• Five special tests have been described: thumb index finger squeeze test, Mulder sign, foot squeeze test, plantar percussion test, and toe tip sensation deficit.
    • Thumb index finger squeeze test is the most sensitive and specific (96% and 96%, respectively). Positive when pain elicited by squeezing the symptomatic intermetatarsal space between the index finger and thumb (3)[B].
    • Mulder sign is a painful “click” produced by squeezing the metatarsal heads together while compressing the neuroma between the thumb and index finger of the other hand; sensitivity 40-84% (1)[A].
    • Foot squeeze test is positive when pain is induced in the symptomatic web space when the metatarsal heads are compressed by grasping the foot; sensitivity 40% (3)[B].
    • Plantar and dorsal percussion tests are positive when percussion of the affected webspace is painful.
    • Toe tip sensation deficit exists when the sensation of the toe distal to the affected web space is decreased relative to the other toes.
  • More than one of the above tests being positive increases the diagnostic accuracy (4)[B].
Test Interpretation
Chronic fibrosis and thickening of the digital nerve
  • Wear flat shoes with a roomy toe box.
  • Plantar pads may help with alignment of metatarsal heads and provide relief.
  • NSAIDs for temporary symptom relief
First Line
Injectable steroids (e.g., betamethasone phosphate/acetate or methylprednisolone): use if general measures fail; number needed to treat (NNT) for significant benefit over conservative measures = 2.3 (5,6)[A].

Second Line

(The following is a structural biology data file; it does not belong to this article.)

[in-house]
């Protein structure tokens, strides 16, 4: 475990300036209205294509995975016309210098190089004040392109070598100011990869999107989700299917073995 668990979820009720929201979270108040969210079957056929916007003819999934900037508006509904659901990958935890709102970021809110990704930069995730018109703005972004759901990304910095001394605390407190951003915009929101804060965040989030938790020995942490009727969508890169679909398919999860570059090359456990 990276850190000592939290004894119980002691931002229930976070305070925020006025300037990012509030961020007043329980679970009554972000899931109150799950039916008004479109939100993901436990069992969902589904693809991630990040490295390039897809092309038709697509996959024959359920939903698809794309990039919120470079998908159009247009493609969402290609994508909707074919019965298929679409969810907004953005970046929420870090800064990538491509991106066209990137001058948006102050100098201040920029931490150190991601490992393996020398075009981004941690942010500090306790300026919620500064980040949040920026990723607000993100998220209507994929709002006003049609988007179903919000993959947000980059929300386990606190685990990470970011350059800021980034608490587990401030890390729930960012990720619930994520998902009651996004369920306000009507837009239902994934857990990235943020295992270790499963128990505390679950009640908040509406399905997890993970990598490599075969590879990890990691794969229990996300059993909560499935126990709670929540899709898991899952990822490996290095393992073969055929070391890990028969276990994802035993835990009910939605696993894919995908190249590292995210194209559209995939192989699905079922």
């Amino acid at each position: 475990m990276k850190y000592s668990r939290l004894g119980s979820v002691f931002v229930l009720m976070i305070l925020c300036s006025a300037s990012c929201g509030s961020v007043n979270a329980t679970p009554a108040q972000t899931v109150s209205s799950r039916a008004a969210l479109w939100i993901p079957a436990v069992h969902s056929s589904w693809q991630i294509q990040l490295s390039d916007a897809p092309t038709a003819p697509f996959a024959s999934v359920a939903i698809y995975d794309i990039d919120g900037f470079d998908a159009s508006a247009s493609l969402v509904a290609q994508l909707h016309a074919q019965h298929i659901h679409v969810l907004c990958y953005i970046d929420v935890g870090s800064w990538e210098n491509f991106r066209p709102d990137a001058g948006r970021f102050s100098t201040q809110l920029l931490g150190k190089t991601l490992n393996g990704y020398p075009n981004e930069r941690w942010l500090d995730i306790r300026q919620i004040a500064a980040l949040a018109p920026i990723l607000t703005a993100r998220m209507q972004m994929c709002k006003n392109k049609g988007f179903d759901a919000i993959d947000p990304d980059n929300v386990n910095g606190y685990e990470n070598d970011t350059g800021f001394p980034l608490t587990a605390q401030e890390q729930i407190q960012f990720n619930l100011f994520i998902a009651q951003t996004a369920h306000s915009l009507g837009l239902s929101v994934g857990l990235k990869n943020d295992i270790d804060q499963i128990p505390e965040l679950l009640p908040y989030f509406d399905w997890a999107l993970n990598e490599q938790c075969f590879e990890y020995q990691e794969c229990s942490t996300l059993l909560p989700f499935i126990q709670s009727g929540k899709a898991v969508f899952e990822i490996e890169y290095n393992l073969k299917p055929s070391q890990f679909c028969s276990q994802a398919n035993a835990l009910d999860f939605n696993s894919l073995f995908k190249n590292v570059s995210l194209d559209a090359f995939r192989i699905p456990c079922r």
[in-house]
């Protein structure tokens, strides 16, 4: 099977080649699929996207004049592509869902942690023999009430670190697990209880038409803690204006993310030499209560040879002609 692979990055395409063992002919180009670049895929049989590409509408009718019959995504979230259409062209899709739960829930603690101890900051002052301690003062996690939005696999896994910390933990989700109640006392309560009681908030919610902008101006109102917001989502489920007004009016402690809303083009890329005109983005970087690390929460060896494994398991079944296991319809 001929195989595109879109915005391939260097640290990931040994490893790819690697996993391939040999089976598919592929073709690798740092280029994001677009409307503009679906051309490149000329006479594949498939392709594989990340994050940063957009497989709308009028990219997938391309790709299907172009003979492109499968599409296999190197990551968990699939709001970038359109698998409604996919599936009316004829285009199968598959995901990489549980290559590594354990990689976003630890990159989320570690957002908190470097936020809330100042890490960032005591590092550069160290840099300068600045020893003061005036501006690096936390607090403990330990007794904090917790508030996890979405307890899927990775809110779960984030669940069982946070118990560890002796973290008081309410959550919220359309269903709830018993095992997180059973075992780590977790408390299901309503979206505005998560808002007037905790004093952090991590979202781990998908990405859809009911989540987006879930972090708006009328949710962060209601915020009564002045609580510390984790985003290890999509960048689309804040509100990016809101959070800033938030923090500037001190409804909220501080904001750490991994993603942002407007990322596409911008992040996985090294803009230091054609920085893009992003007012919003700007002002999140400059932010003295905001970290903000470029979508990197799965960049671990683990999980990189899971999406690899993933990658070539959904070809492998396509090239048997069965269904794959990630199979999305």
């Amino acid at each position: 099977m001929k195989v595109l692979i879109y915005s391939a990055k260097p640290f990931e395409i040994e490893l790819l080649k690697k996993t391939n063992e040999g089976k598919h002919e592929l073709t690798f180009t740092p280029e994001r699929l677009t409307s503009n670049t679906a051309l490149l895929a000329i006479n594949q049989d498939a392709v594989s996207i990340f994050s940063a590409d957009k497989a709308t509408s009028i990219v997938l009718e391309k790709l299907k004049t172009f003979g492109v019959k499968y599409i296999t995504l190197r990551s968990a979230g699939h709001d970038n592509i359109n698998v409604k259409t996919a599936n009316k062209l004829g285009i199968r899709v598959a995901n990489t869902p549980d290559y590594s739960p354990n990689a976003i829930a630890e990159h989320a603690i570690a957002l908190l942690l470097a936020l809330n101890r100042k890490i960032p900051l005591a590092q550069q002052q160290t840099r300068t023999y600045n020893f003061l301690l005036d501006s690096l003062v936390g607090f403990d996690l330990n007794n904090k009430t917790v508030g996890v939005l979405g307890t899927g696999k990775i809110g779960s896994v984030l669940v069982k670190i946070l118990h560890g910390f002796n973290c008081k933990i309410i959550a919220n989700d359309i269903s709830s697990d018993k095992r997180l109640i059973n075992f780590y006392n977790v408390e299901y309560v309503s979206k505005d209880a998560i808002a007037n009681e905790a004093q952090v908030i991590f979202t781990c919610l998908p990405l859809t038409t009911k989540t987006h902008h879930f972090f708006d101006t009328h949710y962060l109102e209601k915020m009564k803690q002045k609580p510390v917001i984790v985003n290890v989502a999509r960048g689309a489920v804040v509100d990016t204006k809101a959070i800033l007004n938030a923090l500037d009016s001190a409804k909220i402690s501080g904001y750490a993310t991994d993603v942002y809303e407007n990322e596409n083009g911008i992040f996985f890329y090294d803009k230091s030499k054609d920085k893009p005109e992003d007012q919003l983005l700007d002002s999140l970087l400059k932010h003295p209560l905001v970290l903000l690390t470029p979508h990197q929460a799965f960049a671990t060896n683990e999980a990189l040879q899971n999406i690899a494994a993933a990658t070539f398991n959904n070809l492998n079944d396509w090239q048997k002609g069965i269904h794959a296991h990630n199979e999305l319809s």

• US-guided alcohol ablation therapy to sclerose the nerve is safe, reduces pain, and may offer an alternative to surgery (7,8)[B].
  • A pilot study has demonstrated that injection with onabotulinumtoxina is of possible usefulness to relieve the pain and improve function in Morton neuroma (9)[B].
  • There is no evidence for the use of supinatory insoles (10)[A].
Continued pain despite conservative treatments and injections.
Surgical removal of the neuroma or shortening of the metatarsals, with or without release of the transverse metatarsal ligament, have a 61-100% success rate defined by satisfaction scores (11)[A].
At diagnosis, or if no improvement after 3 months of conservative treatment, consider corticosteroid injection.
  • May repeat injection if no improvement after 2 to 4 weeks, or consider referring for surgical management.
  • 21-51% of patients receiving a single corticosteroid injection require surgical intervention within 2 to 4 years (12)[B].
  • Size >5 mm and younger patients are more likely to undergo invasive treatment (12)[B].
Wear properly fitting comfortable shoes.
  • 40-50% improve with 3 months of conservative treatment.
  • 45-60% improve with steroid injection (6)[A].